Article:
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LED nightlight for Sayo 555-based circuit Rate Topic: -----

#1 User is offline   aotsukisho 

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  Posted 19 February 2016 - 05:01 PM

This is a project I threw together for Sayo's gift for Valentine's Day...unfortunately I spent too long building a circuit that ended up not working (link). The output would pulse one good one, and then the remaining pulses were too weak to get decent brightness out of the LED.

I decided to scrap that one altogether, and use a different circuit (link). A sine wave is the end result I was trying to get anyway, and the good thing about it being used to just control an LED is that the exactness of the waveform doesn't matter. If it ramps up gently up and down more than an on/off I will be satisfied.

This was done over the course of around ten or twelve hours, spread out over the course of a week or so.

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The first thing I needed was a base, something that would be large enough to fit the pcb yet have a surface up top to diffuse light. Fortunately I had these laying around, they are broken Skylanders portals. It was a perfect enclosure for the project, seeing as it fit all the criteria and even had an integrated power source that was viable for use with the 555 chip (5v over USB).

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Flip them upside down and you can see their feet

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Rip out the feet

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Unscrew these four to loosen the base from the rest of the body

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This is what it looks like inside. Just like I thought, the actual PCB is very small. The wire ring up near the top is the antenna that reads the NFC chips inside the figurines.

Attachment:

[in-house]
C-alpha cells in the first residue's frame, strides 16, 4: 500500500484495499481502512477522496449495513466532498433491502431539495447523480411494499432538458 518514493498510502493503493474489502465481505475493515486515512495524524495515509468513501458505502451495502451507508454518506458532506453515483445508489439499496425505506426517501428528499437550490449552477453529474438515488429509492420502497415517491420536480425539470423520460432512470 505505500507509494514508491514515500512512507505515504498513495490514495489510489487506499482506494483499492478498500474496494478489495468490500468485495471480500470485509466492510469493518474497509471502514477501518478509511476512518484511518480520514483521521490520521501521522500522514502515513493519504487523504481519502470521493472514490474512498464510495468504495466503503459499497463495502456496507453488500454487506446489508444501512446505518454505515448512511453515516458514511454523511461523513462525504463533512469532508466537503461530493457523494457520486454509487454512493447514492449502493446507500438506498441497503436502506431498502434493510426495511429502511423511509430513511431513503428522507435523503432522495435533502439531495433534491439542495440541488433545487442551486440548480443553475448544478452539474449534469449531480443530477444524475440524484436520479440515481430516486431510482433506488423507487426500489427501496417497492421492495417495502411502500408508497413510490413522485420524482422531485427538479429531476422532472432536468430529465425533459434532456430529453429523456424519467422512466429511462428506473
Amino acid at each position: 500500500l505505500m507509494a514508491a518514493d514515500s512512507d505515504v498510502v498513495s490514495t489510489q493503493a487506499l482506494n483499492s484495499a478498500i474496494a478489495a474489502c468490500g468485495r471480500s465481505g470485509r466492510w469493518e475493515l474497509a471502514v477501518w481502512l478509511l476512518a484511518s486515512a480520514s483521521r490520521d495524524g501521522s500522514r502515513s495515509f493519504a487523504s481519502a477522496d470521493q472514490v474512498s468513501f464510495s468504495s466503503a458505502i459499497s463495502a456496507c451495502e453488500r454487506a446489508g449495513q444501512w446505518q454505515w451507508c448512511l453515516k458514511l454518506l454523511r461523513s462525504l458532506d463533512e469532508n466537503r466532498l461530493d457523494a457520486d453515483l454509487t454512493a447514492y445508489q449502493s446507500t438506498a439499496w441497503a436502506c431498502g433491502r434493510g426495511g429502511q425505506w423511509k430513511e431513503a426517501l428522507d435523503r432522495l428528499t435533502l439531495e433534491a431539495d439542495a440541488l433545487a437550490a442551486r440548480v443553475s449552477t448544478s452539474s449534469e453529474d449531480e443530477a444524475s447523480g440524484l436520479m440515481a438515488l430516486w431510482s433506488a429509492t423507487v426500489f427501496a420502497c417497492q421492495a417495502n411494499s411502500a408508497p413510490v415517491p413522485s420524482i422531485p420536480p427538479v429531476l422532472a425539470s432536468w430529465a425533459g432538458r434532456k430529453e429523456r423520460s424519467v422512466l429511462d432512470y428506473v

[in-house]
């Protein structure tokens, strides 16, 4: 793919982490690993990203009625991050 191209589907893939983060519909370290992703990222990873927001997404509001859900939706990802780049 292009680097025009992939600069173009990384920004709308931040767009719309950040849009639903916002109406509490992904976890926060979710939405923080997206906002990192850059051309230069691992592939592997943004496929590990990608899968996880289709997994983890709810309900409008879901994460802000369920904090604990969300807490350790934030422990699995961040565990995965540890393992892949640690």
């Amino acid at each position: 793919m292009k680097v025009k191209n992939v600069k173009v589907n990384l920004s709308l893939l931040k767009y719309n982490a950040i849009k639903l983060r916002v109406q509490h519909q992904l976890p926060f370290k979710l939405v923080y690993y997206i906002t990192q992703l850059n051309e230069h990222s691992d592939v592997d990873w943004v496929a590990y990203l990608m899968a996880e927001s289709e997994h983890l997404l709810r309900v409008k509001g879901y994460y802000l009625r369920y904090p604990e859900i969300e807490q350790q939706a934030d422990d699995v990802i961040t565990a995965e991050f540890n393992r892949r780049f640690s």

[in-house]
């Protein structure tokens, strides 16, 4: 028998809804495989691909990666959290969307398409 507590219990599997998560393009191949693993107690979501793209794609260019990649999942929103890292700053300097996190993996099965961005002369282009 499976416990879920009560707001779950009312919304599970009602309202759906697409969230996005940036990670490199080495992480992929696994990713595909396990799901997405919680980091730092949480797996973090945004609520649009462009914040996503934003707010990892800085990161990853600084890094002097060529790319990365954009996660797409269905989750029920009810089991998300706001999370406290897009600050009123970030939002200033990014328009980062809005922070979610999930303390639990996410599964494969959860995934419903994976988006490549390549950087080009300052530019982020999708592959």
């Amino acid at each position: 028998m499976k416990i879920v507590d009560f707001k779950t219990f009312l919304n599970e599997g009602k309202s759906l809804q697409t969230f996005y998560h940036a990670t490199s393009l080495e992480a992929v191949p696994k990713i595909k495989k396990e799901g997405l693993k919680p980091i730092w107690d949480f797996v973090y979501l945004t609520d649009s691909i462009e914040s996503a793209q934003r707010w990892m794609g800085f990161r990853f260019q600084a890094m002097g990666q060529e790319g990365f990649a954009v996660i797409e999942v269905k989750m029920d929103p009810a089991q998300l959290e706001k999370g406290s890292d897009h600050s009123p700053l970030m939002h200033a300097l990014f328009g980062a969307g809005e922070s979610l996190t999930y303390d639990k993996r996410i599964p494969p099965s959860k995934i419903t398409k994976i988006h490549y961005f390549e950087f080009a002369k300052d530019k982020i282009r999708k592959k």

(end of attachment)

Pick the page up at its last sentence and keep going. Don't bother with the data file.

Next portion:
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Popping off the top with some tabs, and you can see the entire structure

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Small Philips head screws inside here separates the lid from the body, there are four of these as well

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Closer look at the PCB, remove the two screws on it in order to take it out

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Here's the board underneath.

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Here's a piece of my protoboard that I've broken in order to fit the project dimensions, and weirdly enough its mounting holes line up exactly with the ones in the portal.

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Single shot of my solderwork underneath, all the empty pads covered in solder were from the failed circuit that I scrapped. The excessive length jumpers were also from the original circuit.

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Testing the circuit, and thankfully it works. The 50k pot is to adjust the speed of the 'breathing'.

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The PCB is screwed in and secure in the portal chassis.

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Closeup of the other side of the circuit, the long resistor lengths were just so the LED could be mounted roughly in the center of the chassis.

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Testing the circuit with the shell put back together. Thankfully it still works, so I filed down the top of the LED by hand in order to slightly improve the light dissipation. Ideally the entire surface would light up equally, but it's just not worth the extra complexity...and I have to keep the current draw as low as possible.

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Finally put back together and finished. I left out the green ring, partially because it looks better without it, and partially because I'm not sure if things will get warm in there seeing as there is a transistor driving a 100mA LED.

Not sure if you can make out the schematic as it's slightly blurry, but it's straight off of the 555 sine wave generator page just with a few differences:
  • 100nF capacitor on pin 5 removed since it was unnecessary
  • R1 (timing resistor) changed to a 50K pot since I had them laying around
  • C1 (timing cap) changed to 100uF in order to squash the oscillator frequency down to the range of 0.2Hz or so. The circuit was originally designed to run at 27KHz.
  • Output was coupled to a 2N2222 through a 62K resistor. LED limiter resistor is 110ohm I think.


I took a video and put it up on Youtube here:


I hope she likes it!
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